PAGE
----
Desire for death is not generally considered a harbinger of more severe suicidal behavior and is not routinely included in suicide research and assessment interviews. We aimed to compare desire for death and suicidal ideation as clinical markers for suicide attempts.
Using data from two nationally representative surveys (n=42,862 and n=43,093 respectively), we examined whether desire for death predicts suicide attempts. We compared the odds ratio (OR) and “Number Needed to be Exposed for one additional person to be Harmed” [NNEH] for lifetime suicide attempts among those with desire for death but no suicidal ideation; those with suicidal ideation but no desire for death, and those with both desire for death and suicidal ideation, compared to those with neither desire for death nor suicidal ideation.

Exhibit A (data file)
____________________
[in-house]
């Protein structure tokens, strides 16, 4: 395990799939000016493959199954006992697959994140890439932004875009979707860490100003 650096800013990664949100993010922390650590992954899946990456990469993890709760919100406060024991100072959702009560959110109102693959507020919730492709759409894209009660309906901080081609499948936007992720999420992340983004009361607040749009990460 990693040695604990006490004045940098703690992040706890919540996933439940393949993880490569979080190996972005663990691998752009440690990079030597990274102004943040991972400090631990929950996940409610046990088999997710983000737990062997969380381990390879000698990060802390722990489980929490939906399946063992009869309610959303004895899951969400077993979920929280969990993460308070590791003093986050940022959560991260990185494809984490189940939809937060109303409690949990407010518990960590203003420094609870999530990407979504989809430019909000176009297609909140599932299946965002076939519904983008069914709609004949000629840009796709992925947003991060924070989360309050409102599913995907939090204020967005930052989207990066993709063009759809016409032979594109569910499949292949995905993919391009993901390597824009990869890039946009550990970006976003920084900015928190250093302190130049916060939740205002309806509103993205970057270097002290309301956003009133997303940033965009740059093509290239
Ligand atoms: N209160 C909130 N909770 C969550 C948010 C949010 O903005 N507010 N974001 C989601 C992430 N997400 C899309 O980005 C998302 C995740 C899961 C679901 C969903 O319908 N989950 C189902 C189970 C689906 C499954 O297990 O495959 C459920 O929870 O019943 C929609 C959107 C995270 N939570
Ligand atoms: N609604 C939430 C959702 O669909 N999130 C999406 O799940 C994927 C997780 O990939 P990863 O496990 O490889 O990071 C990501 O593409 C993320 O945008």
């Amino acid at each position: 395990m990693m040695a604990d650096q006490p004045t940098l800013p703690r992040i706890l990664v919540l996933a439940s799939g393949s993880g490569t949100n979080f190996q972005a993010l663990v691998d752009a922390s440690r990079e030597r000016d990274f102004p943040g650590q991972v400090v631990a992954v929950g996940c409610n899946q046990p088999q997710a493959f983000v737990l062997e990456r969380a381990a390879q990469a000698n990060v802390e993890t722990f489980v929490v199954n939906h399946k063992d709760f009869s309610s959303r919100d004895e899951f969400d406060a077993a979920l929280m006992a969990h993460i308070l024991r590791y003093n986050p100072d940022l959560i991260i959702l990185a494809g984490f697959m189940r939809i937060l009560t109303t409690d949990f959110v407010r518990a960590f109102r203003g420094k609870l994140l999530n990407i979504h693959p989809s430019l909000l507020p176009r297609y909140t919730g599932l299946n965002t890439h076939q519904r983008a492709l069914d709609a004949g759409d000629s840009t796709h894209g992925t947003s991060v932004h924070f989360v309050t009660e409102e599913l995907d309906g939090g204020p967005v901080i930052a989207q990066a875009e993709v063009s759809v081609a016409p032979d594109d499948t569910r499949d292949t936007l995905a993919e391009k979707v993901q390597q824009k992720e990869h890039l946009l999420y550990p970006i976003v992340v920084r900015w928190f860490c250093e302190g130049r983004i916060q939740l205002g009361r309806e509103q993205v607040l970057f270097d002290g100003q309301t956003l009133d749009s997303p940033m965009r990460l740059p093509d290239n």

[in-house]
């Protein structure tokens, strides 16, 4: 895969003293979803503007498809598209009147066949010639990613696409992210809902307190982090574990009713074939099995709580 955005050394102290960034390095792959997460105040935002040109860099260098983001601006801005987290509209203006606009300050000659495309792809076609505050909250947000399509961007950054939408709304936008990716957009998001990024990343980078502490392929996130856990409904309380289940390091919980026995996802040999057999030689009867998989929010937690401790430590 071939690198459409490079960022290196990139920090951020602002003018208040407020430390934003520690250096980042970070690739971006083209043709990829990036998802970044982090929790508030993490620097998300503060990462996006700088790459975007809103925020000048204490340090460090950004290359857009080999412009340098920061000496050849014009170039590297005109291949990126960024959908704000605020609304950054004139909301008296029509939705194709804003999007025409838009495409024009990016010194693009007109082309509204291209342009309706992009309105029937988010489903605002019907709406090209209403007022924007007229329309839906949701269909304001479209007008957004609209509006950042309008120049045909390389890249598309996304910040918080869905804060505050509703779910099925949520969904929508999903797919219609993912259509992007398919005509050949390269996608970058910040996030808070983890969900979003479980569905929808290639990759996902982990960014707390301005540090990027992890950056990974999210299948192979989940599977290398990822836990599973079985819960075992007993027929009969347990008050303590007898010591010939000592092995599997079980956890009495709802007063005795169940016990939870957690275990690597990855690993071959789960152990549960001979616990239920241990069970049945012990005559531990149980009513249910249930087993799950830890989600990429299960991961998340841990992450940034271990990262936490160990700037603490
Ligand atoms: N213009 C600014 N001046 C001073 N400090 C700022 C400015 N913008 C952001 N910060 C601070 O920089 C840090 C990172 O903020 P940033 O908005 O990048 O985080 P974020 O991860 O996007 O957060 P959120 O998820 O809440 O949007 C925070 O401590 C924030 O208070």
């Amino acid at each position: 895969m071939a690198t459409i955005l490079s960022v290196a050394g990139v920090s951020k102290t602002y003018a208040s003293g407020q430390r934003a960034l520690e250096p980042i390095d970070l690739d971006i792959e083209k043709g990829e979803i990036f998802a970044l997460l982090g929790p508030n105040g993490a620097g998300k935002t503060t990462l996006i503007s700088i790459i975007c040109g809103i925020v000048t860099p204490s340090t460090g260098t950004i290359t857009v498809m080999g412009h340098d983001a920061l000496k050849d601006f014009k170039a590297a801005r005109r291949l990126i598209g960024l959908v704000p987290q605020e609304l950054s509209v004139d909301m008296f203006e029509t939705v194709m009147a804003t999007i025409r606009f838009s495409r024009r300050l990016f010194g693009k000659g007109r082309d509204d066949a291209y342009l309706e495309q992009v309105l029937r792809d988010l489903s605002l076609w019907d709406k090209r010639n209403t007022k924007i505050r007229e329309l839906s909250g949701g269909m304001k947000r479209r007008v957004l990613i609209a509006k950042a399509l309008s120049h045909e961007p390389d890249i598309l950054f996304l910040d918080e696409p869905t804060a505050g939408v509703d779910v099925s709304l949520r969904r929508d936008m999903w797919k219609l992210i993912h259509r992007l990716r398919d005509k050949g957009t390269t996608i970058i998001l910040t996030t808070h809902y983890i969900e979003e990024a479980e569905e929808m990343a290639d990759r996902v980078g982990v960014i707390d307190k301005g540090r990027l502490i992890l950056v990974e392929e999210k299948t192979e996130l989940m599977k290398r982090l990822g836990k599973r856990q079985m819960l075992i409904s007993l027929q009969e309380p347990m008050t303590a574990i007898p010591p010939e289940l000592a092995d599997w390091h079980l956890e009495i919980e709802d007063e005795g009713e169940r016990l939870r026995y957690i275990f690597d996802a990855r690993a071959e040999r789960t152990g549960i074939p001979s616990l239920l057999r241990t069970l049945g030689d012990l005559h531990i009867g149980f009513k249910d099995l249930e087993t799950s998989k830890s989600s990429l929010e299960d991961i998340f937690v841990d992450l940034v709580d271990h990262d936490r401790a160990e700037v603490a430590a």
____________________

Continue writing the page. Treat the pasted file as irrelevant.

The risk for lifetime suicide attempt was similar among those with lifetime desire for death with no suicidal ideation and those with lifetime suicidal ideation with no desire for death. Respondents with both lifetime desire for death and suicidal ideation had the highest risk for lifetime suicide attempts.
Cross-sectional design and self-reported suicidal ideation/attempts are viewed as limitations of this study.
Querying individuals on desire for death has the same value as assessing suicidal ideation to examine risk for suicide attempt. A combination of desire for death and suicidal ideation is the best predictor for suicide attempts. This is of high clinical relevance since we suggest that desire for death should be included as a potential clinical marker of suicidality in clinical assessments.